Of all the early Bette Davis movies that I record from TCM, most of which feature her in very small roles, Waterloo Bridge caught my eye because it was directed by James Whale, best known for Gothic-style horror movies like Frankenstein, Bride of Frankenstein, The Invisible Man and The Old Dark House. Waterloo Bridge isn't a horror movie and isn't remotely Gothic, but it does feature Whale's tendency to portray social pariahs sympathetically. In this case that's Myra (Mae Clarke, who went on to play Victor Frankenstein's wife in Whale's Frankenstein), a prostitute in London during World War I. She starts out as a chorus girl (which totally sounds like an early Hollywood euphemism for "prostitute" already), but when work dries up, she's forced to become a streetwalker. Her favorite pick-up spot is the title location, where she meets Roy (Douglass Montgomery), the world's most naive and wholesome soldier. He too is American, fighting with the Canadian military because he just couldn't wait to join the war effort.
Myra agonizes over her relationship with Roy, who is clearly incredibly dim and can't figure out that he's fallen in love with a prostitute. Montgomery is bland and kind of dopey as Roy (which is sort of the point, I guess), but Clarke does a good job as the conflicted but good-hearted Myra, and Whale treats her position very matter-of-factly, as do the other characters who know about it. It's a refreshingly non-melodramatic portrayal of Hollywood's go-to tragic profession, right up until the very end when Myra gets what looks suspiciously like cosmic comeuppance for her harlotry. The pre-Code laxity also provides for a nice scene at the beginning in which Myra and her fellow chorus girls are in various states of undress backstage.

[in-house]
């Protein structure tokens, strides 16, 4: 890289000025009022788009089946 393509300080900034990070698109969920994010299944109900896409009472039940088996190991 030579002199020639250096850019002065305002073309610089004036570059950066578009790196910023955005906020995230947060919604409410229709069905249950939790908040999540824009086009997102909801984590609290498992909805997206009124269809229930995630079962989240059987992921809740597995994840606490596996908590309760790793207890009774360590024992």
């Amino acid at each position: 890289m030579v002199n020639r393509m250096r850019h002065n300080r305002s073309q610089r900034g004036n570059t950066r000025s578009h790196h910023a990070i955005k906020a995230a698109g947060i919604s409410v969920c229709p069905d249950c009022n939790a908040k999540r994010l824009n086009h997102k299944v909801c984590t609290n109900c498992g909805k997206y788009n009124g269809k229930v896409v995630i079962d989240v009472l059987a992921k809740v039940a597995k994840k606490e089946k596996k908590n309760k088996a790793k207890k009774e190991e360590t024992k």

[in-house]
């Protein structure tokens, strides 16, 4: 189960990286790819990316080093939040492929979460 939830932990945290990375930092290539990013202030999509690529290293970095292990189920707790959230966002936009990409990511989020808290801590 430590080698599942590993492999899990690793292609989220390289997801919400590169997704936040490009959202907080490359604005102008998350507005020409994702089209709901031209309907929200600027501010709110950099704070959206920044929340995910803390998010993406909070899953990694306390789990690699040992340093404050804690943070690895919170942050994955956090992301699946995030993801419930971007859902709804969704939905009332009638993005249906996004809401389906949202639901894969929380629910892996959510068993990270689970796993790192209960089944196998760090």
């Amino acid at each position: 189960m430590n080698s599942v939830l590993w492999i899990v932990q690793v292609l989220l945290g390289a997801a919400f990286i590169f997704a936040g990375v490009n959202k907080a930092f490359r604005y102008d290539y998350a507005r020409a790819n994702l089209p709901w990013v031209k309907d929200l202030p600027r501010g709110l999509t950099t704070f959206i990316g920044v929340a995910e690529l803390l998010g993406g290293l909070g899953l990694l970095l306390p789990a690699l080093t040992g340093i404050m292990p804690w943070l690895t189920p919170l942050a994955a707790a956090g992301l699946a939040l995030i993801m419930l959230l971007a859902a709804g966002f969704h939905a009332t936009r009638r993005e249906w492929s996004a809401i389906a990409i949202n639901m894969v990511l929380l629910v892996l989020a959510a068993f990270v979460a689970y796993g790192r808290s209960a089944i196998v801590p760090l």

But what about Bette Davis? Yes, she's in this one, too, although to very little effect. She plays Roy's sister, who appears in maybe two or three scenes and exists solely for exposition purposes or to move the plot along. She's perfectly fine, but there's no indication of future star power, and the part could probably have been played by anyone. Davis would later get plenty of chances to play fallen women, and I think she could have done well as Myra here, although Clarke really does quite a good job, especially in contrast to Montgomery's tiresome swooning. Waterloo Bridge was based on a play, and it does seem a little stagebound at times; I think maybe half the movie takes place in Myra's one-room apartment. It was adapted again in 1940 with Vivien Leigh (the most famous version) and in 1956 as Gaby with Leslie Caron. Bette Davis never got the chance to play the lead.